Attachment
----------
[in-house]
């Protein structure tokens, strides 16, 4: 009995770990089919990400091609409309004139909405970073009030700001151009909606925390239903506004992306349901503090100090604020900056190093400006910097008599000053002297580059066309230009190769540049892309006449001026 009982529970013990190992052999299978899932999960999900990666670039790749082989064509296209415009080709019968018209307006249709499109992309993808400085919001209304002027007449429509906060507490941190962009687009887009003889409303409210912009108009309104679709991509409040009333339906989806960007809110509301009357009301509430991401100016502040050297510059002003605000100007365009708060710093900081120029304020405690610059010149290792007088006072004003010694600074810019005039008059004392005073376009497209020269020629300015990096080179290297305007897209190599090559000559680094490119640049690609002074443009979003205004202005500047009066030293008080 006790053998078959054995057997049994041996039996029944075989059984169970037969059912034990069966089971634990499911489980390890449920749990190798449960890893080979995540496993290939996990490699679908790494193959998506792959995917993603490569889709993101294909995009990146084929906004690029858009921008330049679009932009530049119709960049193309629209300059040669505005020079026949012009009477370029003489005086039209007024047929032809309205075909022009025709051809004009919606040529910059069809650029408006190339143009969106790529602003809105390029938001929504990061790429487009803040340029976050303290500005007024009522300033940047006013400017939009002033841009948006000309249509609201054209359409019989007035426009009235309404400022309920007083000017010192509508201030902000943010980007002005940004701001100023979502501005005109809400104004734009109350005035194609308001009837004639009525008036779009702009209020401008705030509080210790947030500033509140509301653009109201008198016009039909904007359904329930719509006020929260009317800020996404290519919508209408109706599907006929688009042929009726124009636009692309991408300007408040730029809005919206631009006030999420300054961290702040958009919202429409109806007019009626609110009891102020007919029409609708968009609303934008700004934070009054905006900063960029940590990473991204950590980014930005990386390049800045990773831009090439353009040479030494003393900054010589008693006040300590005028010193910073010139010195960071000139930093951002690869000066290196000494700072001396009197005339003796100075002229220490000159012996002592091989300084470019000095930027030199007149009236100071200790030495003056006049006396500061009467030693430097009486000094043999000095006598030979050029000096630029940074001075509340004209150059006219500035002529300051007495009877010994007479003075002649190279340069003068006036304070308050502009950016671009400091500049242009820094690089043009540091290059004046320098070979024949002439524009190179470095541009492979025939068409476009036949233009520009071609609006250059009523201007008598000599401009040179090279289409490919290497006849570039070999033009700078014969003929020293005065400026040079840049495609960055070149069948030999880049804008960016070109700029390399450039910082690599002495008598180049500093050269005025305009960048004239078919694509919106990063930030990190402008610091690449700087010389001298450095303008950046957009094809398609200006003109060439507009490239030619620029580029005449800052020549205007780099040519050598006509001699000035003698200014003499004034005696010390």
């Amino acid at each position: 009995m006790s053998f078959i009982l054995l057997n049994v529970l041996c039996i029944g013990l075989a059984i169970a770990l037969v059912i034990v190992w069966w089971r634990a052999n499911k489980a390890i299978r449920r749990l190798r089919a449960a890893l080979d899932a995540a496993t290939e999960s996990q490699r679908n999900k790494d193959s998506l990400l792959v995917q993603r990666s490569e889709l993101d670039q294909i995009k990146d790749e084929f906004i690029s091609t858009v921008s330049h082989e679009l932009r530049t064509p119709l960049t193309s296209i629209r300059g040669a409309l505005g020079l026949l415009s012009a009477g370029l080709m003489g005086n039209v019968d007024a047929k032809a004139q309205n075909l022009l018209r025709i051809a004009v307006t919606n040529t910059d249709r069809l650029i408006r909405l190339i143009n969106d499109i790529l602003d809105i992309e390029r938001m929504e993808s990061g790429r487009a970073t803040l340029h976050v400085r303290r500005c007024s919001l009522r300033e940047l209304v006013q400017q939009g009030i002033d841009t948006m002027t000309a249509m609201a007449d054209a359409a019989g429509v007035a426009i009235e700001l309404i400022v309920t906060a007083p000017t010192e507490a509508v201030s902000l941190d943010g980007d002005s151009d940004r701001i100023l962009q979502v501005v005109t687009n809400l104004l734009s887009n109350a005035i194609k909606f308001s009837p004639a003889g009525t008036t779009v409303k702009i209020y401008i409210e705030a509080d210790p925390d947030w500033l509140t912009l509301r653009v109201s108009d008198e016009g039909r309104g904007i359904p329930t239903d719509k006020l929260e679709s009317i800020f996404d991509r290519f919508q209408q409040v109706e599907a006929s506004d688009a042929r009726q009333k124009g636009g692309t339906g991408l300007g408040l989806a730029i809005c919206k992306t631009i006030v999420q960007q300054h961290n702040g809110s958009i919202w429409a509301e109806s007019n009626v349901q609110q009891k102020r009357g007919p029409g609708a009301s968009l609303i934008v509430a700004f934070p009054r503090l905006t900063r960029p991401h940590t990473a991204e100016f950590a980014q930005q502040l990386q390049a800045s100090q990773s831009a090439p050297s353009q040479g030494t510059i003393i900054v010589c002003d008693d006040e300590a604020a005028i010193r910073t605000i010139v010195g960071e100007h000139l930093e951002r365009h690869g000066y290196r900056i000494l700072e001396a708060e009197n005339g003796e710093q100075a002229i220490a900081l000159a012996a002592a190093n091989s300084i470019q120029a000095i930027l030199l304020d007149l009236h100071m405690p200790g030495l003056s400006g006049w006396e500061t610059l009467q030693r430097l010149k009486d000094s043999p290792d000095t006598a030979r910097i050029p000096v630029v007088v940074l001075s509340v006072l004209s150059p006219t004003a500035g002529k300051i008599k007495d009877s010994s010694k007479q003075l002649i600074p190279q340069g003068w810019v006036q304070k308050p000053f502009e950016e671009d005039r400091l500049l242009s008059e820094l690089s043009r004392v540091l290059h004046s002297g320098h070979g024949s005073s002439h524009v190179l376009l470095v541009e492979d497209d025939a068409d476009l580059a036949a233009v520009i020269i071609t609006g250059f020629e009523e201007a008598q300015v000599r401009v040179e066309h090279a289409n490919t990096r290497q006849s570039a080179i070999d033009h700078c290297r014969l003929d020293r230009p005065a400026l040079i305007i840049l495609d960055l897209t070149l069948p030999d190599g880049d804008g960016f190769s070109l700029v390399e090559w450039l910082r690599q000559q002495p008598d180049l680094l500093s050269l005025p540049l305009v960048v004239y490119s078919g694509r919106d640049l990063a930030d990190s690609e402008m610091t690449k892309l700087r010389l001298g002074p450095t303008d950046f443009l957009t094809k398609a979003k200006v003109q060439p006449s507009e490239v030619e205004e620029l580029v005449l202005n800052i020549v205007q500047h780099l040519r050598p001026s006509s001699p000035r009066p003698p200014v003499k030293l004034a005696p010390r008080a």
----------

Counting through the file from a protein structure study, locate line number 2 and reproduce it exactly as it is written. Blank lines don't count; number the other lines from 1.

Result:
């Protein structure tokens, strides 16, 4: 009995770990089919990400091609409309004139909405970073009030700001151009909606925390239903506004992306349901503090100090604020900056190093400006910097008599000053002297580059066309230009190769540049892309006449001026 009982529970013990190992052999299978899932999960999900990666670039790749082989064509296209415009080709019968018209307006249709499109992309993808400085919001209304002027007449429509906060507490941190962009687009887009003889409303409210912009108009309104679709991509409040009333339906989806960007809110509301009357009301509430991401100016502040050297510059002003605000100007365009708060710093900081120029304020405690610059010149290792007088006072004003010694600074810019005039008059004392005073376009497209020269020629300015990096080179290297305007897209190599090559000559680094490119640049690609002074443009979003205004202005500047009066030293008080 006790053998078959054995057997049994041996039996029944075989059984169970037969059912034990069966089971634990499911489980390890449920749990190798449960890893080979995540496993290939996990490699679908790494193959998506792959995917993603490569889709993101294909995009990146084929906004690029858009921008330049679009932009530049119709960049193309629209300059040669505005020079026949012009009477370029003489005086039209007024047929032809309205075909022009025709051809004009919606040529910059069809650029408006190339143009969106790529602003809105390029938001929504990061790429487009803040340029976050303290500005007024009522300033940047006013400017939009002033841009948006000309249509609201054209359409019989007035426009009235309404400022309920007083000017010192509508201030902000943010980007002005940004701001100023979502501005005109809400104004734009109350005035194609308001009837004639009525008036779009702009209020401008705030509080210790947030500033509140509301653009109201008198016009039909904007359904329930719509006020929260009317800020996404290519919508209408109706599907006929688009042929009726124009636009692309991408300007408040730029809005919206631009006030999420300054961290702040958009919202429409109806007019009626609110009891102020007919029409609708968009609303934008700004934070009054905006900063960029940590990473991204950590980014930005990386390049800045990773831009090439353009040479030494003393900054010589008693006040300590005028010193910073010139010195960071000139930093951002690869000066290196000494700072001396009197005339003796100075002229220490000159012996002592091989300084470019000095930027030199007149009236100071200790030495003056006049006396500061009467030693430097009486000094043999000095006598030979050029000096630029940074001075509340004209150059006219500035002529300051007495009877010994007479003075002649190279340069003068006036304070308050502009950016671009400091500049242009820094690089043009540091290059004046320098070979024949002439524009190179470095541009492979025939068409476009036949233009520009071609609006250059009523201007008598000599401009040179090279289409490919290497006849570039070999033009700078014969003929020293005065400026040079840049495609960055070149069948030999880049804008960016070109700029390399450039910082690599002495008598180049500093050269005025305009960048004239078919694509919106990063930030990190402008610091690449700087010389001298450095303008950046957009094809398609200006003109060439507009490239030619620029580029005449800052020549205007780099040519050598006509001699000035003698200014003499004034005696010390």